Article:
In the summer of 1986, Bo Jackson and Kevin Seitzer played side-by-side on the Memphis Chicks, the Kansas City Double-A farm team. And although there wasn’t any noticeable animosity, the men — now teammates on the 1988 Royals — shared little in common. Unlike Jackson, blessed by the Gods to be an athlete, Seitzer was your prototypical (aka: cliched) scrapper — the white small-college kid (Eastern Illinois) who was drafted fairly late (eleventh round), but lived and died in the cage. Also unlike Jackson, Seitzer stapled every emotion, feeling and opinion to his forehead. During his rookie season, for example, Seitzer’s hometown of Middletown, Illinois, planned on throwing a parade in his honor — until Seitzer made it clear he didn’t like his hometown of Middletown, Illinois. “I doubt they’ll ever have a Kevin Seitzer day,” he said — more threat than reaction.
Seitzer was brash. Loud. Obnoxious. If you had a whitehead on your nose, he told you. If you farted, he was the first to announce it. “He was a gnat,” said Danny Tartabull, the outfielder. “You know, the busy bee in everyone’s conversation. Most guys, before they said something, took the temperature. Not Kevin.”
“Kevin was annoying,” said Jeff Montgomery, a young reliever. “Not a bad person. But he pushed things when it was better to walk away.”
Because he largely kept to himself, Jackson could be hard to read. Were you his pal? Were you not his pal? Sometimes he could be heard laughing. Other times he flashed the sternness of a judge. His size made him intimidating enough that rare was the Royal who challenged him. “The only time I actually saw someone stand up to Bo was [pitcher] Steve Farr,” said Montgomery. “Bo had been told Steve was talking trash about him and he was mad. But that annoyed Steve. He went straight to Bo and said, ‘Do you have a problem? If so, let’s go — me and you.’ Bo could have wrapped Steve up like a pretzel, but he didn’t because he respected Steve holding his ground.”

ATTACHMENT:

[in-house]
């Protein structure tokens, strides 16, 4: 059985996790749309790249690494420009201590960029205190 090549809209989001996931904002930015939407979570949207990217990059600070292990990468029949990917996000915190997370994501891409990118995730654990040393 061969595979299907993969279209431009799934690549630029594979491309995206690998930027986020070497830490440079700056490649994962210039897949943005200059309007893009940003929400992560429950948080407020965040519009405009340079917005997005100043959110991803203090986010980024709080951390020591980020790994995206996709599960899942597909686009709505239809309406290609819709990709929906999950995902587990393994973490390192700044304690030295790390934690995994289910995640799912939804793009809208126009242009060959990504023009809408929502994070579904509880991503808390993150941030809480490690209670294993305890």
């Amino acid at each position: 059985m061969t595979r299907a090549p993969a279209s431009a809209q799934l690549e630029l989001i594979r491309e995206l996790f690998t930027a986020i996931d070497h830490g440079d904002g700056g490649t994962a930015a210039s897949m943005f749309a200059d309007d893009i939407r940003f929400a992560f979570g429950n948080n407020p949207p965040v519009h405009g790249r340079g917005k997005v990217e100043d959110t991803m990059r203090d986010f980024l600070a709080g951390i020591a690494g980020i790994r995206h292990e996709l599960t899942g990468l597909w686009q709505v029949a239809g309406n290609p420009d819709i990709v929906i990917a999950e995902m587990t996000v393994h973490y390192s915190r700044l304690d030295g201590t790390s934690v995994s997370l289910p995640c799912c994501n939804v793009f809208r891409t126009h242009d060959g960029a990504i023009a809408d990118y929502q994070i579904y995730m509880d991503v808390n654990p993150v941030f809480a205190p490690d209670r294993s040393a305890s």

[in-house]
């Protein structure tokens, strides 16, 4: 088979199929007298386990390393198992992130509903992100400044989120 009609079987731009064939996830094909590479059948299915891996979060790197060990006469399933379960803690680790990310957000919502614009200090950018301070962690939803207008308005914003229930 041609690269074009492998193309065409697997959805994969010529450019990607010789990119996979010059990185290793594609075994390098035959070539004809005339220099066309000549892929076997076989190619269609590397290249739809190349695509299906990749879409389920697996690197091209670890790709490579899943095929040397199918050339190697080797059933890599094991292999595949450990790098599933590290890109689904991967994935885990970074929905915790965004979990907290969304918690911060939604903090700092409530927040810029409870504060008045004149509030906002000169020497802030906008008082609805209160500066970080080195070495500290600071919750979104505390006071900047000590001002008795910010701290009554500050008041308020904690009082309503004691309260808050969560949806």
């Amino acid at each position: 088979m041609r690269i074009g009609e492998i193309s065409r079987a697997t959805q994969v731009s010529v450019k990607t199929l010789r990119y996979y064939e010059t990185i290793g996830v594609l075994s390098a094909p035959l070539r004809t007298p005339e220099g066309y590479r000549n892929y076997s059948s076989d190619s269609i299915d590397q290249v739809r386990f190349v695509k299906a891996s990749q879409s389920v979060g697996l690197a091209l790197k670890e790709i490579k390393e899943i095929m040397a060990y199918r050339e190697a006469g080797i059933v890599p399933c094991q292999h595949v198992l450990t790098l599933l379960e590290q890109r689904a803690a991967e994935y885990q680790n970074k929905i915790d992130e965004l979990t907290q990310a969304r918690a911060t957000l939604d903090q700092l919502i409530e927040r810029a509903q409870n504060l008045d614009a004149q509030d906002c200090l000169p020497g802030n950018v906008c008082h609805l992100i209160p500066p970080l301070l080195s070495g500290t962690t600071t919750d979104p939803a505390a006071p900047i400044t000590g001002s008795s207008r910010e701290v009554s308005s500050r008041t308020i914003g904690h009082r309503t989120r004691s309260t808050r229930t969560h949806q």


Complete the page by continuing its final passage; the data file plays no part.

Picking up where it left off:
Bo did not, however, respect Seitzer. “He’s one of the biggest ass-lickers we’ve got on the team,” Jackson said. “He always puts his two cents in. And guys are like, ‘Will you shut the fuck up?’ ”
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One day, early in the 1988 season, the Royals held pre-game batting practice indoors, at the cages beneath the stadium. The team broke into groups of four, and Jackson’s quartet included Seitzer, catcher Ed Hearn and infielder Bill Pecota. “[Kevin] is always the first in the cage,” Jackson said. “He has to be the first to hit. So we’re all back there, he takes his hacks, and I look down. I don’t have nothing [on] but my sliding pants.”
Jackson retreated to the clubhouse and threw on his shorts. When he returned, Hearn was wrapping his swings. Spotting Jackson, Seitzer theatrically jumped into the cage.
“Excuse me,” Jackson said, “but didn’t you just take your fucking turn?”
“Well,” Seitzer said, “you should have been here . . .”
Three or four coaches, as well as a handful of teammates, were standing nearby. Jackson thought Seitzer was (as always) trying to peacock. “Look, man,” Jackson said, “will you just shut the fuck up and get out?”
He then entered the cage, where Seitzer — inches away — continued to lecture on protocol. “Kevin said to Bo, ‘Fuck you — you weren’t here,’” said Brian Watley, a Royals batboy. “Saying ‘fuck you’ to Bo seemed a little risky.”